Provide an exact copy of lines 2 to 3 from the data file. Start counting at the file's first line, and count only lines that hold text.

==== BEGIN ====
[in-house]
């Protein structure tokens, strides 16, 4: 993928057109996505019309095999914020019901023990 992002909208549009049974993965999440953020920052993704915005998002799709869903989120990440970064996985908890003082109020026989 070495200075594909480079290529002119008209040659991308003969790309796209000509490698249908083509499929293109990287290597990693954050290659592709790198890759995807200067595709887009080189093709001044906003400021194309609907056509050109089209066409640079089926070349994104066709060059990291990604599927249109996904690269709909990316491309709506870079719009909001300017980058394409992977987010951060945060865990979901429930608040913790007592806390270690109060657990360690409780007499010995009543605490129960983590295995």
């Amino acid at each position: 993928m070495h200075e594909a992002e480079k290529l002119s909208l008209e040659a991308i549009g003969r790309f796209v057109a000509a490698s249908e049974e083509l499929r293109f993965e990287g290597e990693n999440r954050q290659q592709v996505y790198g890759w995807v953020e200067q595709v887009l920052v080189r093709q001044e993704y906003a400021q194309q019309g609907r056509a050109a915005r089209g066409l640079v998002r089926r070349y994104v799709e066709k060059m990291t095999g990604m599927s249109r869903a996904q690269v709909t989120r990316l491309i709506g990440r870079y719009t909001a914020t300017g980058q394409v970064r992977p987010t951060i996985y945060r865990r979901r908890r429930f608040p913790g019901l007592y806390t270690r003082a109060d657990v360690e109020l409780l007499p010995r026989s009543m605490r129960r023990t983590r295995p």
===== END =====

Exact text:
């Protein structure tokens, strides 16, 4: 993928057109996505019309095999914020019901023990 992002909208549009049974993965999440953020920052993704915005998002799709869903989120990440970064996985908890003082109020026989 070495200075594909480079290529002119008209040659991308003969790309796209000509490698249908083509499929293109990287290597990693954050290659592709790198890759995807200067595709887009080189093709001044906003400021194309609907056509050109089209066409640079089926070349994104066709060059990291990604599927249109996904690269709909990316491309709506870079719009909001300017980058394409992977987010951060945060865990979901429930608040913790007592806390270690109060657990360690409780007499010995009543605490129960983590295995």
């Amino acid at each position: 993928m070495h200075e594909a992002e480079k290529l002119s909208l008209e040659a991308i549009g003969r790309f796209v057109a000509a490698s249908e049974e083509l499929r293109f993965e990287g290597e990693n999440r954050q290659q592709v996505y790198g890759w995807v953020e200067q595709v887009l920052v080189r093709q001044e993704y906003a400021q194309q019309g609907r056509a050109a915005r089209g066409l640079v998002r089926r070349y994104v799709e066709k060059m990291t095999g990604m599927s249109r869903a996904q690269v709909t989120r990316l491309i709506g990440r870079y719009t909001a914020t300017g980058q394409v970064r992977p987010t951060i996985y945060r865990r979901r908890r429930f608040p913790g019901l007592y806390t270690r003082a109060d657990v360690e109020l409780l007499p010995r026989s009543m605490r129960r023990t983590r295995p």